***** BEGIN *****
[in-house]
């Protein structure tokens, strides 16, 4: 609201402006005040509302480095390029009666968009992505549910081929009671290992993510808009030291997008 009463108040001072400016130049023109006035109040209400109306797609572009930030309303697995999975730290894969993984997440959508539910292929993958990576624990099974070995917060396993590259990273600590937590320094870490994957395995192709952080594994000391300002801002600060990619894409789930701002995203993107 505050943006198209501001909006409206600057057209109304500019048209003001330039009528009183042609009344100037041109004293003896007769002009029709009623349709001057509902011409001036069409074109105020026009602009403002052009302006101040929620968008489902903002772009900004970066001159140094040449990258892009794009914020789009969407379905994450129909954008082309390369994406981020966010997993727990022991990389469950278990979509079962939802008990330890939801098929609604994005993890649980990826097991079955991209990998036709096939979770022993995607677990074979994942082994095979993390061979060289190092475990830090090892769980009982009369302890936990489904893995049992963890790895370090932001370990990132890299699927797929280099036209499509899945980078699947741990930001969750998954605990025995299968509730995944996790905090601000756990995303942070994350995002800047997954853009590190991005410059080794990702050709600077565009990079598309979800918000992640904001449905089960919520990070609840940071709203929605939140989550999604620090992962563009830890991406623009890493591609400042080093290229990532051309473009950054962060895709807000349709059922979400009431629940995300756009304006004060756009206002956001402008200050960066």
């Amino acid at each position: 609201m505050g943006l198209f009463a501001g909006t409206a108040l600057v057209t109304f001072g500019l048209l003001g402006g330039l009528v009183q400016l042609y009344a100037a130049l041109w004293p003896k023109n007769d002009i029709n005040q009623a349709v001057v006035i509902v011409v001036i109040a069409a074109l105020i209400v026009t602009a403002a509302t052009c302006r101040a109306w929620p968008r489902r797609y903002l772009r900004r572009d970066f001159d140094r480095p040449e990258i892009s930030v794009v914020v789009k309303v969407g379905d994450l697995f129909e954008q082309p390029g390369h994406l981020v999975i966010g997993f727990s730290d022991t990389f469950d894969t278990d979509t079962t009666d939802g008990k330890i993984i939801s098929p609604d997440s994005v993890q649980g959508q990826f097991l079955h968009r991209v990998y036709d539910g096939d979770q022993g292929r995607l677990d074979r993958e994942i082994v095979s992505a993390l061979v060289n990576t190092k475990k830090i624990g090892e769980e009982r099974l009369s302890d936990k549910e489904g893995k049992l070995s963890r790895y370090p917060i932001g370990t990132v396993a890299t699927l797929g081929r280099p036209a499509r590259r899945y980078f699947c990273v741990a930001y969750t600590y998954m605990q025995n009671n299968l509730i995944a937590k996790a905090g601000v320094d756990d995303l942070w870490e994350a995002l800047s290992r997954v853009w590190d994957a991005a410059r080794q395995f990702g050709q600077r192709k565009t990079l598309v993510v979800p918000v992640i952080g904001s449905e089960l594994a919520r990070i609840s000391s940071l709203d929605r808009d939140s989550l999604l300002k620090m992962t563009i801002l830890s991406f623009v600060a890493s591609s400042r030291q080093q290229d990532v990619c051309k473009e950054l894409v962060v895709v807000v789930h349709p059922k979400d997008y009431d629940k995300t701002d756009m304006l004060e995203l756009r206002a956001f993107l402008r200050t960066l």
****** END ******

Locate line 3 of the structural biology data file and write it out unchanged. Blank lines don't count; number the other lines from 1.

């Amino acid at each position: 609201m505050g943006l198209f009463a501001g909006t409206a108040l600057v057209t109304f001072g500019l048209l003001g402006g330039l009528v009183q400016l042609y009344a100037a130049l041109w004293p003896k023109n007769d002009i029709n005040q009623a349709v001057v006035i509902v011409v001036i109040a069409a074109l105020i209400v026009t602009a403002a509302t052009c302006r101040a109306w929620p968008r489902r797609y903002l772009r900004r572009d970066f001159d140094r480095p040449e990258i892009s930030v794009v914020v789009k309303v969407g379905d994450l697995f129909e954008q082309p390029g390369h994406l981020v999975i966010g997993f727990s730290d022991t990389f469950d894969t278990d979509t079962t009666d939802g008990k330890i993984i939801s098929p609604d997440s994005v993890q649980g959508q990826f097991l079955h968009r991209v990998y036709d539910g096939d979770q022993g292929r995607l677990d074979r993958e994942i082994v095979s992505a993390l061979v060289n990576t190092k475990k830090i624990g090892e769980e009982r099974l009369s302890d936990k549910e489904g893995k049992l070995s963890r790895y370090p917060i932001g370990t990132v396993a890299t699927l797929g081929r280099p036209a499509r590259r899945y980078f699947c990273v741990a930001y969750t600590y998954m605990q025995n009671n299968l509730i995944a937590k996790a905090g601000v320094d756990d995303l942070w870490e994350a995002l800047s290992r997954v853009w590190d994957a991005a410059r080794q395995f990702g050709q600077r192709k565009t990079l598309v993510v979800p918000v992640i952080g904001s449905e089960l594994a919520r990070i609840s000391s940071l709203d929605r808009d939140s989550l999604l300002k620090m992962t563009i801002l830890s991406f623009v600060a890493s591609s400042r030291q080093q290229d990532v990619c051309k473009e950054l894409v962060v895709v807000v789930h349709p059922k979400d997008y009431d629940k995300t701002d756009m304006l004060e995203l756009r206002a956001f993107l402008r200050t960066l």